Barriers to affordable housing are primarily economic ones. The typical wage scales for jobs that are available -- in terms of skill level and geographic access -- to lower-income residents do not enable them to pay fair market rentals or to meet requirements for mortgages. This barrier is discussed more fully under "Community Development Needs."
The Fort Wayne Metropolitan Human Relations Commission (Metro) handles complaints of discrimination under the authority of a local ordinance and, in some instances, Federal policy. Before 1988, HUD designated Metro as "substantially equivalent" to HUD for purposes of investigating housing complaints for which HUD has jurisdiction -- a procedure known as "dual file." With passage of the 1988 Federal Fair Housing Act prohibiting discrimination based on "familial status" (children in a household) or disability, Fort Wayne's Metro was no longer "substantially equivalent."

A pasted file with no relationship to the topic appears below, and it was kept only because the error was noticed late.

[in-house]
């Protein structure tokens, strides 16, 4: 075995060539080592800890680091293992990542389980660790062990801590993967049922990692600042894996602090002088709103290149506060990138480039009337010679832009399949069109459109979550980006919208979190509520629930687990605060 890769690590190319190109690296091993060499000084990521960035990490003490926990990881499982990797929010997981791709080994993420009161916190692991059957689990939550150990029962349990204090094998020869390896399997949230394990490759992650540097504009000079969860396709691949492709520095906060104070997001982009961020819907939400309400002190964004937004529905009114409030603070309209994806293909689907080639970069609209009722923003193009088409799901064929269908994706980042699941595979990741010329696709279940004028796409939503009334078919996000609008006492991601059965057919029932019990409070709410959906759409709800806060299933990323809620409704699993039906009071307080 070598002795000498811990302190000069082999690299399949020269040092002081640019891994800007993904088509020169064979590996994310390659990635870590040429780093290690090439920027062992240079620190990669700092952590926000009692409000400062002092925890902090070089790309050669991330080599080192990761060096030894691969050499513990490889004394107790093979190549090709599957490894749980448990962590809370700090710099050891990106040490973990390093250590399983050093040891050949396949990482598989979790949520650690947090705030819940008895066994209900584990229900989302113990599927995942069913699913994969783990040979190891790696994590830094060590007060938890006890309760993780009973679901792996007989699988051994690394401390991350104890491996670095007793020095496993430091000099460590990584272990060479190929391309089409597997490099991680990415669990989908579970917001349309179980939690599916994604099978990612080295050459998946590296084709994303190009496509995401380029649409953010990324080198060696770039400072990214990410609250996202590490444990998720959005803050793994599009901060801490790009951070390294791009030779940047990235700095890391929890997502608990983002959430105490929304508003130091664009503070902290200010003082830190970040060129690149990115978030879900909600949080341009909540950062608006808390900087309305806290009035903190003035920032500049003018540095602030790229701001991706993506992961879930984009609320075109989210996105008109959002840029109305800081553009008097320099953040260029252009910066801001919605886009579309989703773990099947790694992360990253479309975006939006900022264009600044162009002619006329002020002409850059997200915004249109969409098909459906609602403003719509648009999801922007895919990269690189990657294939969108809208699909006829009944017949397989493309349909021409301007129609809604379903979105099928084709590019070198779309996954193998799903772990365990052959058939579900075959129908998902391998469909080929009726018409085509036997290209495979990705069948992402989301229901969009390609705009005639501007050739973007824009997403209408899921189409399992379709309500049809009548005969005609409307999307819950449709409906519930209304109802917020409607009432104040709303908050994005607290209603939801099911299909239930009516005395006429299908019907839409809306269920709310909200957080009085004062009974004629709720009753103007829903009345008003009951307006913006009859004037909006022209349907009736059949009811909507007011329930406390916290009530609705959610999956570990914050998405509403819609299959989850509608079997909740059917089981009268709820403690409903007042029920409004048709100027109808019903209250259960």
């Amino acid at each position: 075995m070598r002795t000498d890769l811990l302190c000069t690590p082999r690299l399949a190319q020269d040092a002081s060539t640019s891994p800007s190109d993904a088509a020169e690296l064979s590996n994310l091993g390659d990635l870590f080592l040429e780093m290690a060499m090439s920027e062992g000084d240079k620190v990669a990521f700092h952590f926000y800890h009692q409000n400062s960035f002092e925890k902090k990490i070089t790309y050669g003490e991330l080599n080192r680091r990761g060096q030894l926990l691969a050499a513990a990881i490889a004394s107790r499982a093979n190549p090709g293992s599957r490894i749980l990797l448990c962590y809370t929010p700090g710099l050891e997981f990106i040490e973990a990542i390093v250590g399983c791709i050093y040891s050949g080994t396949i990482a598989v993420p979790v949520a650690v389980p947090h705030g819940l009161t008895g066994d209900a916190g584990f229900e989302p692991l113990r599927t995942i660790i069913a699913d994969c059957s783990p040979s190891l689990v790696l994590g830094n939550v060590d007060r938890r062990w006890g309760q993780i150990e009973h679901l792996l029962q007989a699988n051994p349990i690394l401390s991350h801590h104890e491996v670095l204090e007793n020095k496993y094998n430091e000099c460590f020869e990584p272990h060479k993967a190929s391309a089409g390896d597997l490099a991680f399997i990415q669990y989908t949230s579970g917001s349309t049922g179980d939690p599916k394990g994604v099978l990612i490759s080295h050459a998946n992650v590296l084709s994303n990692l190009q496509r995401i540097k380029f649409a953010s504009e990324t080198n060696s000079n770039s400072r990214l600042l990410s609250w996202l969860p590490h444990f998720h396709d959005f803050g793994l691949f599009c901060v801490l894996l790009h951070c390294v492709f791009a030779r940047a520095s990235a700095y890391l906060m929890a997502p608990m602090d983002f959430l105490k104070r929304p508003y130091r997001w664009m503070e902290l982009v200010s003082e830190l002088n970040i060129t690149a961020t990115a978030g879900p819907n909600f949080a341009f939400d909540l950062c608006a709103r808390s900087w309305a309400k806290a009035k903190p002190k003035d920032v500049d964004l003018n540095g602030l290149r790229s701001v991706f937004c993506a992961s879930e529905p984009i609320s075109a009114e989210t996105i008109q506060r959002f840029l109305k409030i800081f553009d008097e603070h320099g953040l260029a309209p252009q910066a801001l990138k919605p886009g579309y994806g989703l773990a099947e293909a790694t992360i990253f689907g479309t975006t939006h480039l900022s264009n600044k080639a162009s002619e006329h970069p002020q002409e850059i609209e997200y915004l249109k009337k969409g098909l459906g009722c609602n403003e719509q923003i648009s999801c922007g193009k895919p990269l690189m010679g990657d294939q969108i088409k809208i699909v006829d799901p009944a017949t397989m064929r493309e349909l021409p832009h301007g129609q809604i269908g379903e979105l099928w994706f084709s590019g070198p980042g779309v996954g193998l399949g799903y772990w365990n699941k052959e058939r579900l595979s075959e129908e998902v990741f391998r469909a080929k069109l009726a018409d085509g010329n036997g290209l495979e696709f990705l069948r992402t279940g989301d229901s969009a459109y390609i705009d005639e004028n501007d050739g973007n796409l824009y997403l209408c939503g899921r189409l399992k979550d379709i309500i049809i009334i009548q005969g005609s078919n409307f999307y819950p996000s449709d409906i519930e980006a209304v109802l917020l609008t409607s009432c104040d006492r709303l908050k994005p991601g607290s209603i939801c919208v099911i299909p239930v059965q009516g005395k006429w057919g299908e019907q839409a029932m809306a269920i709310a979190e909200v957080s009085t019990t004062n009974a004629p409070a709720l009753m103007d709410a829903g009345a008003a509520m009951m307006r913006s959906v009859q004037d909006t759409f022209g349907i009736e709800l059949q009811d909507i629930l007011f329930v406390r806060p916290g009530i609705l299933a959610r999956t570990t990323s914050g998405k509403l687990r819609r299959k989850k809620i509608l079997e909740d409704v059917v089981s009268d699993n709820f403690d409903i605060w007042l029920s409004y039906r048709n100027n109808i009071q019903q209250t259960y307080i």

Subsequently, Indiana and Fort Wayne updated their fair housing laws to include the same additional protected classes as Federal law. Metro has made HUD-requested amendments to its regulations pursuant to reinstatement of "substantially equivalent" status and expects to enter into a 2-year interim agreement. If Metro's interim performance is satisfactory, it will receive certification and, as before 1988, investigate discrimination complaints, receive appropriate payment from HUD for doing so, and maintain dual files with HUD.
Based on calculations used by the National Center for Lead-Safe Housing, about 78 percent (27,467) of Fort Wayne houses built before 1980 and occupied by very low- and low-income families are likely to contain lead-based paint. It is likely that such paint is present in 72 percent (17,222) of rental units occupied by families with those income levels.
A Fort Wayne lead-screening program ended in 1993, when State funds that supported it were shifted to an immunization program. The Board of Health tests homes for lead levels, but tests only the homes of children who have been diagnosed as having elevated blood lead levels. The Board of Health's testing equipment is shared by eight other counties in northern Indiana.